Or perhaps I should call it News Delivery Specialist to pair with my Newsstand Delivery Manager cred which was a real job where I was in charge of 50 or so Retail locations on a weekly basis (I had other responsibilities too, I was full time). I have awards from the Columbia School of Journalism also (though not from that job, albeit the same publisher) so I think I’m above average qualified for a Journalist.
But Paperboy is not a real job (except in the sense of dutiful delivery with desultory demand for payment). My first real job was doing mall intercepts for a Consumer Research Field Service company (Do you you have pimples, oily skin, blemishes, white heads, black heads, or zits? What do you mean “No” you Pizza Faced Zombie?).
Opinion sampling is a kind of Gilmore tradition and Richard and my activist brother are still employed in the field. My magnum opus of coding was a Crosstabulation Program to process Survey Results. At the time this was done by specialist Data Processing Houses that charged Thousands of Dollars per run (COBOL and Hollerith Card Tech, I later was able to get my hands on a genuine 9-Track paid for by a client who wanted backwards compatibility). It was big, really big, including 10s of Thousands of lines of Data Entry, Import/Export, Data Maintenance (more difficult than it seems damn it, you need to screen for duplicates and while assigning a unique internal ID is the start of a solution, you need an in RAM Hash Table of Used/Not Used which is not trivial in 64K of CP/M) and a Report Writer, all of which required a user interface and not just a scripting language.
I don’t work at that any more and it’s because I’m just too damn good at what I do.
My last field gig was doing NHTSA breath tests, manning “voluntary” stations in a lab coat with a clip board and a safety vest and explaining to people (after I got them in the habit of mindlessly agreeing to a series of innocuous questions) that the Police were no longer involved (true enough) and we wanted them to give us a breath-a-lyzer.
Do I have to?
No. Not at all. You can drive out that exit right there and I’ll mark you as a refusal. We’re really doing this to test the efficiency of the Police (partly true, but in a bad way).
I’ll put it the way my Cataract Surgeon did, I’m only legally allowed to claim a 98% success rate but I’m really much better than that.
But I have Milgram scruples about abusing the authority of the lab coat and I was obviously uncomfortable about the job which also involved hours of commute and standing around late at night in whatever weather so my services became less essential and I’m not unhappy they did.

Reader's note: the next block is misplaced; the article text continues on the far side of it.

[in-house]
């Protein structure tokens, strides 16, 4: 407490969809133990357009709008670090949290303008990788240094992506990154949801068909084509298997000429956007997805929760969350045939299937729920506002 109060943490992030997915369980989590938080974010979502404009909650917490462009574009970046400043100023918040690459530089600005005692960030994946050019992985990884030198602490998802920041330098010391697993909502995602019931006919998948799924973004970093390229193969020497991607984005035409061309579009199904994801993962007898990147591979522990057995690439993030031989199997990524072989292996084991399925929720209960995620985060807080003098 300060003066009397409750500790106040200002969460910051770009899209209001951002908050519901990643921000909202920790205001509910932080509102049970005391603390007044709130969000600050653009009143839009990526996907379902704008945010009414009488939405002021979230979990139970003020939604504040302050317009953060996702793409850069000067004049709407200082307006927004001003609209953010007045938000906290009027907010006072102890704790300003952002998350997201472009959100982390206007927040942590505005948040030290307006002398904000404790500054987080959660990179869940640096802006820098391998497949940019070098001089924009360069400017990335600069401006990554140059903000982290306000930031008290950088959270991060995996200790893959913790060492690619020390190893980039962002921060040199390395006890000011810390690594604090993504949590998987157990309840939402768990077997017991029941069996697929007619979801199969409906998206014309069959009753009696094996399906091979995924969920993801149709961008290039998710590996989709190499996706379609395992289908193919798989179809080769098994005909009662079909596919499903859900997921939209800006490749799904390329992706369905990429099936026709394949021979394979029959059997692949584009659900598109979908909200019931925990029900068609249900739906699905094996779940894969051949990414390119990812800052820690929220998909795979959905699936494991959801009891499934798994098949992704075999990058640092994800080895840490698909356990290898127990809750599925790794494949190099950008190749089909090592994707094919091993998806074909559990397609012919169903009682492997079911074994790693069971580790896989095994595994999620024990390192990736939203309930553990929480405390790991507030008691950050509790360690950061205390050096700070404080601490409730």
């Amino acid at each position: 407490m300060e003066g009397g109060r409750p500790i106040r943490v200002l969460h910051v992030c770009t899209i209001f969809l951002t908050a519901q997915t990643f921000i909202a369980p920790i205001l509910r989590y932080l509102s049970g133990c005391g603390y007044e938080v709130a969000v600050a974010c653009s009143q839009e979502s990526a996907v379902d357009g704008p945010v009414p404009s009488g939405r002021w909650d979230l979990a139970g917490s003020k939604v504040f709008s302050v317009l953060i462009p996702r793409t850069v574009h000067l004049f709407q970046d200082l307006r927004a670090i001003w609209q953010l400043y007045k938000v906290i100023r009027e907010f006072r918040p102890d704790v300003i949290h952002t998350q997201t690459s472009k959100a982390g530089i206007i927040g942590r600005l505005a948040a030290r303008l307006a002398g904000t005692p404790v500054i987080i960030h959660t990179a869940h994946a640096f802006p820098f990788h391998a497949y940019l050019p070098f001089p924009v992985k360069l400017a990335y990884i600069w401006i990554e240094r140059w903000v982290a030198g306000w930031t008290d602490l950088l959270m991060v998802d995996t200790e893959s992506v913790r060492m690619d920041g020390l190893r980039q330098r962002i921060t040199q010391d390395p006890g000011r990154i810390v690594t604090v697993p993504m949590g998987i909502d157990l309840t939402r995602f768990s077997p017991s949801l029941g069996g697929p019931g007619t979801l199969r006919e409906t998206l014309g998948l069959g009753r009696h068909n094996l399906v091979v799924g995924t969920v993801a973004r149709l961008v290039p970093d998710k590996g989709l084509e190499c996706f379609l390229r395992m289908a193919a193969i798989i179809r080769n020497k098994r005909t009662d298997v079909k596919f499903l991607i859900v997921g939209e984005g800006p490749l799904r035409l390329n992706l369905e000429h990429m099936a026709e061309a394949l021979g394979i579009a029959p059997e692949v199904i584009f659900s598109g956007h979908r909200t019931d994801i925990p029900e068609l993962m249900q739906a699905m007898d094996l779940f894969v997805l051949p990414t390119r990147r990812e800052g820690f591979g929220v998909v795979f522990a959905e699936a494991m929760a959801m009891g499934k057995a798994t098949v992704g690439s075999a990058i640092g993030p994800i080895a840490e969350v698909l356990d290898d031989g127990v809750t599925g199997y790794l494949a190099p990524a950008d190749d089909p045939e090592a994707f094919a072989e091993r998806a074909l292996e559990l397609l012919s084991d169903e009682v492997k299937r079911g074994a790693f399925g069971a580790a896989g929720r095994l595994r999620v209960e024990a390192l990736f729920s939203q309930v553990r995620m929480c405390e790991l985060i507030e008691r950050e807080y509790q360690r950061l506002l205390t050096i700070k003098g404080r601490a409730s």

But what is persuasive coercion compared to the State Enforced kind.
Electronic Warrants And Roadside Blood Draws Are The New Normal For DUI Checkpoints
by Tim Cushing, Tech Dirt
Fri, May 10th 2019
A few years ago, the National Highway Traffic Safety Administration brought down the heat on itself by teaming with local law enforcement to set up roadside blood/saliva draws. The plan was to compile data on impaired driving, but the “voluntary” sample stations were staffed by cops who flagged motorists down, leading many to believe this was just another DUI checkpoint.
I am not a Cop. I never have been a Cop. No Officer was part of our Survey Team. What they did when we were not around? Anyone can abuse a lab coat, I’m only surprized more don’t.
Now that the NHTSA is out of the picture, local law enforcement is taking care of this itself. Only it very definitely is mandatory and any data-gathering would be incidental to the real purpose of these checkpoints: arresting impaired drivers. It’s 2019 in America and we can only now proudly say we’re the Home of the Roadside Blood Draw.
With the legalization of marijuana use in several states, there’s a new form of impairment that can’t be caught with a breathalyzer. While there’s definitely a law enforcement interest in limiting impaired driving, there’s also a lot of fiduciary pressure to continue to
bust driversgenerate revenue even when the driver’s drug of choice isn’t alcohol… and the driver may not even actually be impaired.
This is leading to two things: an increase in electronic warrants sent at odd hours to judges who will likely approve any boilerplate sent from a DUI checkpoint… and a whole bunch of minimally-trained officers running roadside blood drives out of police vans.
The only thing keeping this from being even worse is a 2016 Supreme Court decision. Without it, these blood draws wouldn’t even have a hasty judicial scrawl at the bottom of a dozen pages of boilerplate authorizing Officer Nurse to take blood from drivers’ arms. Meanwhile, officers are touting the speed of this new dystopian feature as a win for the public, since the guilty parties will be able to processed into the criminal justice system in less than half the time.
I want to emphasize these are mandatory blood draws that can be screened all sorts of ways for DNA and other markers.
How beauteous mankind is!
O brave new world, that has such people in ’t!- V i